Telomere dysfunction and telomerase activation in cancer - a pathological paradox?

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Telomerase is expressed in more than 90% of human cancers. Telomere maintenance by this enzyme is believed to safeguard genomic integrity in neoplastic cells. Nevertheless, many telomerase-expressing tumours exhibit chromosomal instability triggered by short, dysfunctional telomeres, implying that active telomerase is not sufficient for preserving a functional telosomic nucleoprotein complex in cancer cells. We here examine three possible solutions to this ostensible paradox. First, prior to telomerase activation, telomere erosion may have evolved to a level where telomeric repeat sequences are too short to provide a functional substrate for telomerase enzyme activity. Second, mechanisms other than the continuous telomere erosion counteracted by telomerase may contribute to rapid shortening of telomere repeats. Third, dysfunction of telomere-regulating proteins may result in direct telomere uncapping. Moreover, telomerase may contribute to tumour development also through mechanisms unrelated to telomere length maintenance. Taken together, the available data on the role of telomerase in cancer strongly support that inhibition of this enzyme is a feasible strategy for cancer therapy. Copyright (C) 2007 S. Karger AG, Basel.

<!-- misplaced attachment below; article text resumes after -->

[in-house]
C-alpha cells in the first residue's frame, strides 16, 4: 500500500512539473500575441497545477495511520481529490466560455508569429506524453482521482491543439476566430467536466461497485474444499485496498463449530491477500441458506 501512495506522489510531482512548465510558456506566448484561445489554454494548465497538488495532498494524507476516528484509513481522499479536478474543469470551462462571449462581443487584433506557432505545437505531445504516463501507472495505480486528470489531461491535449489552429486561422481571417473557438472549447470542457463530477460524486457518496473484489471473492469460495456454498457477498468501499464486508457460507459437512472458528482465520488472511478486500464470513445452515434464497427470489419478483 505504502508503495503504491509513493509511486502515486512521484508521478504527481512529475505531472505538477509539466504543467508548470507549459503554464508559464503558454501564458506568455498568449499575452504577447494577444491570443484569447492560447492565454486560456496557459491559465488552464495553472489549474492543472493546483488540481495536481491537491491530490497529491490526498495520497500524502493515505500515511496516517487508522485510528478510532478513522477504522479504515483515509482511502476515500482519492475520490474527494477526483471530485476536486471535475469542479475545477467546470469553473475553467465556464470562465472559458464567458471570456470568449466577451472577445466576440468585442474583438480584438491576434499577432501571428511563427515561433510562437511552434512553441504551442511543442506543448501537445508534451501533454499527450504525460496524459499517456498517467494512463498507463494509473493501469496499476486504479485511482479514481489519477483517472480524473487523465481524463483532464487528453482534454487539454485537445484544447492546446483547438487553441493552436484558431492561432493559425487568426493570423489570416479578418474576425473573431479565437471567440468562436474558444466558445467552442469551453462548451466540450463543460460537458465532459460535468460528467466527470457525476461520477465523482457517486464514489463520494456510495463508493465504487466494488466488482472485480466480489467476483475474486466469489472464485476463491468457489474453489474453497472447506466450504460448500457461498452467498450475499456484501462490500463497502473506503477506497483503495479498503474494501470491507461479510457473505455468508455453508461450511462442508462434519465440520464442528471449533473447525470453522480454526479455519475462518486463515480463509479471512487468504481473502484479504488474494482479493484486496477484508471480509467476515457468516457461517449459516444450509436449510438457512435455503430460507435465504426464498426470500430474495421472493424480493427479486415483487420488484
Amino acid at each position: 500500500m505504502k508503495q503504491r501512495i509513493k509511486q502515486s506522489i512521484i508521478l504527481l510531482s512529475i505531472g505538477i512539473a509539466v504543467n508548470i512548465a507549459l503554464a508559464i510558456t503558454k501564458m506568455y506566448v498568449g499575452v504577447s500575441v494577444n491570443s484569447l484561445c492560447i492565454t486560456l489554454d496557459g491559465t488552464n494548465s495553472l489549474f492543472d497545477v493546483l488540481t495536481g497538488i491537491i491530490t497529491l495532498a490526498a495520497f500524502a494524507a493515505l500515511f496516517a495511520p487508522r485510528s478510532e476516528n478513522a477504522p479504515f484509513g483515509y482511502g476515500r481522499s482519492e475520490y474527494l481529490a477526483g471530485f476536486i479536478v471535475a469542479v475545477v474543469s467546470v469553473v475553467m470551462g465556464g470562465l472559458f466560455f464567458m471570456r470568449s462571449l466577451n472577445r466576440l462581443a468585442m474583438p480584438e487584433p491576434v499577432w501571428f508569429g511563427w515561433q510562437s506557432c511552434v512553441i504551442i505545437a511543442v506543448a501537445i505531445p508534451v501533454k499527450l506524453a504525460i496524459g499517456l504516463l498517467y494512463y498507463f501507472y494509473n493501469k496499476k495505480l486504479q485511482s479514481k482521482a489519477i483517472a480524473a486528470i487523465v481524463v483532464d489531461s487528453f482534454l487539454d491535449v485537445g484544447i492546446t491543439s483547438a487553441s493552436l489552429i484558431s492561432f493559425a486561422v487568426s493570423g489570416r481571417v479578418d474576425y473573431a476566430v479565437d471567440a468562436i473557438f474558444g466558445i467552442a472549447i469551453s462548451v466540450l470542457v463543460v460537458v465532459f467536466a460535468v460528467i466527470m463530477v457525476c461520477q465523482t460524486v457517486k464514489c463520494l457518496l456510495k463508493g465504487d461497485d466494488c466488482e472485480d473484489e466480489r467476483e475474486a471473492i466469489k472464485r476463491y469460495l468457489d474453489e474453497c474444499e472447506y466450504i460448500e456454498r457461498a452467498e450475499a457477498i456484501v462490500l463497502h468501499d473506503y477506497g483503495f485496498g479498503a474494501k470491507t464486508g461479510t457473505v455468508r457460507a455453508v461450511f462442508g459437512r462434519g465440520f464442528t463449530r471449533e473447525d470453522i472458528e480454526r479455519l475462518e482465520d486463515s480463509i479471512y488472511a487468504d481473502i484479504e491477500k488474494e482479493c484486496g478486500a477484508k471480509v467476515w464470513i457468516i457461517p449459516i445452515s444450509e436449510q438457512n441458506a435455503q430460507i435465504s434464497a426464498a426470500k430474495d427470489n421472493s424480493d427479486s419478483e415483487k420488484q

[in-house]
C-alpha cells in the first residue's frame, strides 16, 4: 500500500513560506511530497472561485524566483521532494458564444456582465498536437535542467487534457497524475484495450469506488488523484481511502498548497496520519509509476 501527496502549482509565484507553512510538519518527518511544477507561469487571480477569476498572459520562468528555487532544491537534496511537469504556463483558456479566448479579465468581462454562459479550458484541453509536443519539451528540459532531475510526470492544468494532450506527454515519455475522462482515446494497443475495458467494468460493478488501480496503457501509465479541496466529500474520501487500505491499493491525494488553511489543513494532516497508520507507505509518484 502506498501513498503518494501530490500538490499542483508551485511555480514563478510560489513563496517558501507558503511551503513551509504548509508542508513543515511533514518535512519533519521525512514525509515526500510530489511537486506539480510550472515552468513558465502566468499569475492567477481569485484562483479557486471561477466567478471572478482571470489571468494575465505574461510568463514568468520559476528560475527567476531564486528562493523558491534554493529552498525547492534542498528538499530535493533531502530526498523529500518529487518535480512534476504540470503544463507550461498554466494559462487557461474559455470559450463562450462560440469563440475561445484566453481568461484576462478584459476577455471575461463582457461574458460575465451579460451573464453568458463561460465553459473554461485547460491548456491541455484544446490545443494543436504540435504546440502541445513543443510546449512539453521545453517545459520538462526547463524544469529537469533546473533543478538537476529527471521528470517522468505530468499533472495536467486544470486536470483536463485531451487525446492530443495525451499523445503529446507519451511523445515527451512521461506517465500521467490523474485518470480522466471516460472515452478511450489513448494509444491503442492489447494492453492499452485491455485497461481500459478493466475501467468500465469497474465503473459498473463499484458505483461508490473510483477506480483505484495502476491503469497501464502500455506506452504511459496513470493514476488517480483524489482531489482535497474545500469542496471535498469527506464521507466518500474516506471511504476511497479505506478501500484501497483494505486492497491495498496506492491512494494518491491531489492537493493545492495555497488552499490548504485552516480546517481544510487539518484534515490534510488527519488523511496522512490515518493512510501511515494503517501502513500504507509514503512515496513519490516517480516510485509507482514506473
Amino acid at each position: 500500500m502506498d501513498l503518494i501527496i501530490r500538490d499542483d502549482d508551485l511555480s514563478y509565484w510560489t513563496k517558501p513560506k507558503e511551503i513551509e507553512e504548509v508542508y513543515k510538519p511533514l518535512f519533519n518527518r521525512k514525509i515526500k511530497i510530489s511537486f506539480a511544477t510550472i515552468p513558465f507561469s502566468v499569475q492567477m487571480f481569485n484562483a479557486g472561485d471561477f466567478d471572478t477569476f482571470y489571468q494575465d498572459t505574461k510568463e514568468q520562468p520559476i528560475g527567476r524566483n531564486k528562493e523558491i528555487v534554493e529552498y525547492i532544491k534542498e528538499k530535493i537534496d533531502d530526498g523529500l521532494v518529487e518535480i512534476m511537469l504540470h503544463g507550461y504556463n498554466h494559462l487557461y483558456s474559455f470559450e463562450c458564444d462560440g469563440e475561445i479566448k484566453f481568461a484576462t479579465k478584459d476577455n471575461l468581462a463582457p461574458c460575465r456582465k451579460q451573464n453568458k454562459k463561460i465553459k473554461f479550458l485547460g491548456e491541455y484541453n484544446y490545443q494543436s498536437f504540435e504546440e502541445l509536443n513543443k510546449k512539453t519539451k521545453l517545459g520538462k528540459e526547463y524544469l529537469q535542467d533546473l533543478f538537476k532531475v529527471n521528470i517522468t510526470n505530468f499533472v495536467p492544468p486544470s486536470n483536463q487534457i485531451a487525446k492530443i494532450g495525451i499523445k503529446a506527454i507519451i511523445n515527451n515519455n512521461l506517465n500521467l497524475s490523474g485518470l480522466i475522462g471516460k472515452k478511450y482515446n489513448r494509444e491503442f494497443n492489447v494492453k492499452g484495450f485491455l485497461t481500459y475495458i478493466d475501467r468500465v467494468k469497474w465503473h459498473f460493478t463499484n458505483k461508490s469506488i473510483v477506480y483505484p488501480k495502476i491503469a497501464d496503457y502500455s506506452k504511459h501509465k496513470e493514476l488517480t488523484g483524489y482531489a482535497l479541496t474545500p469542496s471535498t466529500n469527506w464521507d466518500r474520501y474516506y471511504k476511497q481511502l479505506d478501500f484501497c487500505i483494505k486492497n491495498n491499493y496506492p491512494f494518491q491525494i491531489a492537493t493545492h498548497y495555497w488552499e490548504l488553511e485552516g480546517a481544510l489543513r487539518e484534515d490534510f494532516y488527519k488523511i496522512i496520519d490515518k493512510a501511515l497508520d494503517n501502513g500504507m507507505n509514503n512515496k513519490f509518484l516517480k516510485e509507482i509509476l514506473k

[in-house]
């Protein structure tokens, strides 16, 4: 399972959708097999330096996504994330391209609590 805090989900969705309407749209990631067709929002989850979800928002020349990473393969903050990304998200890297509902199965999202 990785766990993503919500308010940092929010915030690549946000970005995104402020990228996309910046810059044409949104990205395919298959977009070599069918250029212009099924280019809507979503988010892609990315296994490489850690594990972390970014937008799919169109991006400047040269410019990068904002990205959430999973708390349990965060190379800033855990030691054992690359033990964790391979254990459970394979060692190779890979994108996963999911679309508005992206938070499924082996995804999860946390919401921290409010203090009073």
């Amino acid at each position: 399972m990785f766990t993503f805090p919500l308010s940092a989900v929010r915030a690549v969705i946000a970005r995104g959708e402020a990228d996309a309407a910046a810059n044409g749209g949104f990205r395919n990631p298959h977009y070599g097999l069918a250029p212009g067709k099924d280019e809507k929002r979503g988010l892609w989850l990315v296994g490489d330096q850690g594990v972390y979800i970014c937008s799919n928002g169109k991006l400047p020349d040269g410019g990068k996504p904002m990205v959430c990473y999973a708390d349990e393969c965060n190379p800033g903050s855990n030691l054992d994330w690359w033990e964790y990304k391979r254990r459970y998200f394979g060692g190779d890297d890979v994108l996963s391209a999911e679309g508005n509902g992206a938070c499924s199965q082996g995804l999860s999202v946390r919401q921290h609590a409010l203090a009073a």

Research areas and keywords

Subject classification (UKÄ) – MANDATORY

  • Medical Genetics
Original languageEnglish
Pages (from-to)270-276
JournalCytogenetic and Genome Research
Issue number2-4
Publication statusPublished - 2007
Publication categoryResearch